Fresh-faced England hint at brighter future for Johnson
England 16 New Zealand 26: Foden, Youngs and Ashton impress as tyros mount late fightback to lift World Cup hopes
Monday 08 November 2010
To many of the 80,000 congregation who gathered together in a spirit of holy English pessimism to watch the national team's ninth successive failure against New Zealand – the blue-bloods and their hangers-on, the corporate titans and their guests, the massed ranks of rugby's smoked salmon-and-Chardonnay set – it was a rum do from start to finish: a contest full of sound and fury, signifying little that anyone could put a finger on. As always, the winners scored their points with an air of easy-going superiority beyond the imaginings of their opponents; as so often, the red-rose forwards huffed and puffed to decent effect, smothering the favourites for long periods before leaving Twickenham with the phrase "next time" on their bloodied lips.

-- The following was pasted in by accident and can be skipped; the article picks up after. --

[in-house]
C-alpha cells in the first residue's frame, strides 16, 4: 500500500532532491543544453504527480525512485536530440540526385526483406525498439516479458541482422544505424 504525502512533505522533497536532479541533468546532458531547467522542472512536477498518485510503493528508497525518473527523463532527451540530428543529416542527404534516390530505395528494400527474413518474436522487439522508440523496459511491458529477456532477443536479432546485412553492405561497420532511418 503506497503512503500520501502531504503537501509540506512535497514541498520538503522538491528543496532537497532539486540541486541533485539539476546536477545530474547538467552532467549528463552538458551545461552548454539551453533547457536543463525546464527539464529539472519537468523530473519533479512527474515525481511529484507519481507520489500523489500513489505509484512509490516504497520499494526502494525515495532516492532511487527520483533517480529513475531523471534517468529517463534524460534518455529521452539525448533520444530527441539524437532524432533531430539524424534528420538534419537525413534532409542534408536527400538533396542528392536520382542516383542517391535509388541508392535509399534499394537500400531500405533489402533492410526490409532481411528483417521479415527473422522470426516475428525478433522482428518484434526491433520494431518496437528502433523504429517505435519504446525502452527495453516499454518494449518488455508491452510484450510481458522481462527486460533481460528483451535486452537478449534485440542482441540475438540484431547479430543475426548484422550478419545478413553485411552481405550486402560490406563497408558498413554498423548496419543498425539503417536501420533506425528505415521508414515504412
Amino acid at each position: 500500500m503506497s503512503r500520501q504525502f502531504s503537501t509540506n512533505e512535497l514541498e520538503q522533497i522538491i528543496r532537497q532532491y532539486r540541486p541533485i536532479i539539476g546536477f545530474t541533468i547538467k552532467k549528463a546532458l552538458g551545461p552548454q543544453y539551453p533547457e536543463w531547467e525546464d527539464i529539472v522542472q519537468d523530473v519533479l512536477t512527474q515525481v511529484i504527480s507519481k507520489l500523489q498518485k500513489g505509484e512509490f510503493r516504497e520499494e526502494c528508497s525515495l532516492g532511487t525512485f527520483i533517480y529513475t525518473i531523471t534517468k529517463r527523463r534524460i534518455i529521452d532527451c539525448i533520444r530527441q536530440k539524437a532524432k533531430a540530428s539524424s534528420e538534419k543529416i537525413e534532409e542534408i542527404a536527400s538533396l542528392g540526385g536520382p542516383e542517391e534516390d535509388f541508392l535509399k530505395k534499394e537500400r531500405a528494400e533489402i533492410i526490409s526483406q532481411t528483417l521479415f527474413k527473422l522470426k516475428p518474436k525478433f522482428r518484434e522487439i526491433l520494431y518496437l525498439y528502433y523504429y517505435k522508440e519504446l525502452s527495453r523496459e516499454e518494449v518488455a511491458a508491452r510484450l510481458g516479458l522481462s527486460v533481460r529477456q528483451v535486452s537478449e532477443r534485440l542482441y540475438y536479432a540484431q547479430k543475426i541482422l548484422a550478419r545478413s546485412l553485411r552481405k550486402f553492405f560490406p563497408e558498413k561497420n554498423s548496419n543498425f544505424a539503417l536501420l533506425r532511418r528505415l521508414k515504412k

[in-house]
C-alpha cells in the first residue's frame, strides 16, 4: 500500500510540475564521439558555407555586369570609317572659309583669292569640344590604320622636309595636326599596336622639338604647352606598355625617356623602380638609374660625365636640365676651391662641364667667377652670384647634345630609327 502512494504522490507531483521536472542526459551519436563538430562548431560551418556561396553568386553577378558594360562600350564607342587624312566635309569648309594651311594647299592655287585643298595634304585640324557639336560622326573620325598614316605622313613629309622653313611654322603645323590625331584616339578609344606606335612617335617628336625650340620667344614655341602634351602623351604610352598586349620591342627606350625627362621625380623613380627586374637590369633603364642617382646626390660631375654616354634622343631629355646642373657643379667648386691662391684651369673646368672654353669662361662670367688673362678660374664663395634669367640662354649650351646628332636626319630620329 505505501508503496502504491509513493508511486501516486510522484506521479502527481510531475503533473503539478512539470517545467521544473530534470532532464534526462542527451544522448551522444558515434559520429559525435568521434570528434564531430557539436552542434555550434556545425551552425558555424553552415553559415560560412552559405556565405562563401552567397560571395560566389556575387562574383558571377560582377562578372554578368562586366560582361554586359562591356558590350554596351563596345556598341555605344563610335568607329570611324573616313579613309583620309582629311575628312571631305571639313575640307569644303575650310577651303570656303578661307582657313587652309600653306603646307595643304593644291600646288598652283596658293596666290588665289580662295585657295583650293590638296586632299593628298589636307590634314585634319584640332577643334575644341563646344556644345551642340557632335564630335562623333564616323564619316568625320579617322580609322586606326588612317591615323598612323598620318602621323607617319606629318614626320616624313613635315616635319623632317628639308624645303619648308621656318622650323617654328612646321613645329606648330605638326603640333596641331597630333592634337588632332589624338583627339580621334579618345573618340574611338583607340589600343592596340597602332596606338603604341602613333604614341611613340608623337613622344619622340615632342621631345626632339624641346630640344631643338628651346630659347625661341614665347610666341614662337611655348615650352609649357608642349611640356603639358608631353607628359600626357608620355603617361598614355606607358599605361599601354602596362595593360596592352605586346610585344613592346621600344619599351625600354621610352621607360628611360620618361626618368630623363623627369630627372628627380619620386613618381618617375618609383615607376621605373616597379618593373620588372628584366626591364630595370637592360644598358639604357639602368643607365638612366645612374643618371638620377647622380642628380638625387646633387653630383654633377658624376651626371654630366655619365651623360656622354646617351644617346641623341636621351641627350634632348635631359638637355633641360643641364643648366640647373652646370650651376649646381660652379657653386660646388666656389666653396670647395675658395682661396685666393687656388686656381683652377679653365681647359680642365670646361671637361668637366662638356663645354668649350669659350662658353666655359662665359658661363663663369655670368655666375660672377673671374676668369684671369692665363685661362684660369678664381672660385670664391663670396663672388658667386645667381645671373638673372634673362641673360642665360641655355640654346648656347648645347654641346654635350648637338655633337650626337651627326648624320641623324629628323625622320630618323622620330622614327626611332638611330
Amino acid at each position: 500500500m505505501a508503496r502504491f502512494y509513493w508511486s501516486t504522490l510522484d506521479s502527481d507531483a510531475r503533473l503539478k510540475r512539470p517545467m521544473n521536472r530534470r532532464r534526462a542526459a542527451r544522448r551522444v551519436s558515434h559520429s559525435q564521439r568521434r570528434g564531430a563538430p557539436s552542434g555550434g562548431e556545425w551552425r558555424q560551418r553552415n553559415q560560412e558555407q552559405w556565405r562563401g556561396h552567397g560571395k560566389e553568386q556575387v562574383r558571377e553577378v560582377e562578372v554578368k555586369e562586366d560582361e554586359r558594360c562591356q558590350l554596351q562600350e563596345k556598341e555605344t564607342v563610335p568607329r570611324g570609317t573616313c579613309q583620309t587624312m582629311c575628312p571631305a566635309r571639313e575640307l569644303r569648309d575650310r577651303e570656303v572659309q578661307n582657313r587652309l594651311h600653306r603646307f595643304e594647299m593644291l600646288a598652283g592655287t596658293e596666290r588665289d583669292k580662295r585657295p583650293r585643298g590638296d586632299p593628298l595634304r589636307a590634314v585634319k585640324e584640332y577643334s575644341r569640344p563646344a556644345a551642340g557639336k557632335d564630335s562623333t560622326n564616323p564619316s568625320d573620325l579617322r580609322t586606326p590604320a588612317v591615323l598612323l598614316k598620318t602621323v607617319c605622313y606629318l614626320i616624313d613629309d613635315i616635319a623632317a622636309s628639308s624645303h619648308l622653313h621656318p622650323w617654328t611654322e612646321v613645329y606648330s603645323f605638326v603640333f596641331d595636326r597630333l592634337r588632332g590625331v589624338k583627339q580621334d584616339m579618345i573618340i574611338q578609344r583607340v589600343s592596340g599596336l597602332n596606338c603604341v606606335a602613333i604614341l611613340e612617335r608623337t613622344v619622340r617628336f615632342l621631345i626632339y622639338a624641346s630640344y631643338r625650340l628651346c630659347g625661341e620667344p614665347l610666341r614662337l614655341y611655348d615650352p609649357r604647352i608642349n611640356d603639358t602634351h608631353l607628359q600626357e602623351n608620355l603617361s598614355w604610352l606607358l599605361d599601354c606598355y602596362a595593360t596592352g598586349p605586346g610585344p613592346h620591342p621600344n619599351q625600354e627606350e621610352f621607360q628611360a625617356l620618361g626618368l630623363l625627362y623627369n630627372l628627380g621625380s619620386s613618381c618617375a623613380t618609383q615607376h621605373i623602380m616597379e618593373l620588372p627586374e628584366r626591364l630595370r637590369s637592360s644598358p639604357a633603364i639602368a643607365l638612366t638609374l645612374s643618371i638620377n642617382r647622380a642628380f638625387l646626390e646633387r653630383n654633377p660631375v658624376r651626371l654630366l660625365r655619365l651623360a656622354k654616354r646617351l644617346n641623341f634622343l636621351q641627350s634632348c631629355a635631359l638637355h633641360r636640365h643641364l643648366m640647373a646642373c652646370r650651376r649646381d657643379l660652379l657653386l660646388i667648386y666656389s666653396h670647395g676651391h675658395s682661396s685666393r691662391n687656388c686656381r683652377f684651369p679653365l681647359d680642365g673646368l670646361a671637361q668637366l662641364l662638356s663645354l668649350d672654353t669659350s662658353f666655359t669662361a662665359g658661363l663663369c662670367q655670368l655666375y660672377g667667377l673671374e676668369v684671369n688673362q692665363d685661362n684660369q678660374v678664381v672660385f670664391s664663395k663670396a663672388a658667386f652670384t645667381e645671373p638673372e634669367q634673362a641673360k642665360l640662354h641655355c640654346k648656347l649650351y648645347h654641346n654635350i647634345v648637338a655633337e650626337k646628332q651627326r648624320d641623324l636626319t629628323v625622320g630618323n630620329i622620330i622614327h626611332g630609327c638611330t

The "next time" might well be at next year's World Cup in the All Blacks' very own backyard, assuming England stay in the country long enough to renew acquaintances with Richie McCaw, Daniel Carter and their brethren. It is widely assumed that the tournament will arrive a little early for Martin Johnson's team – four years too early, possibly – but there were hints on Saturday that this fresh and energetic side, so different to the one that had lost to the same opposition 12 months previously, might finally unearth some evidence that the current regime has a point to it. How the manager and his employers at the Rugby Football Union must be praying that this proves to be true because Johnson's home record against major southern hemisphere opposition is Godawful.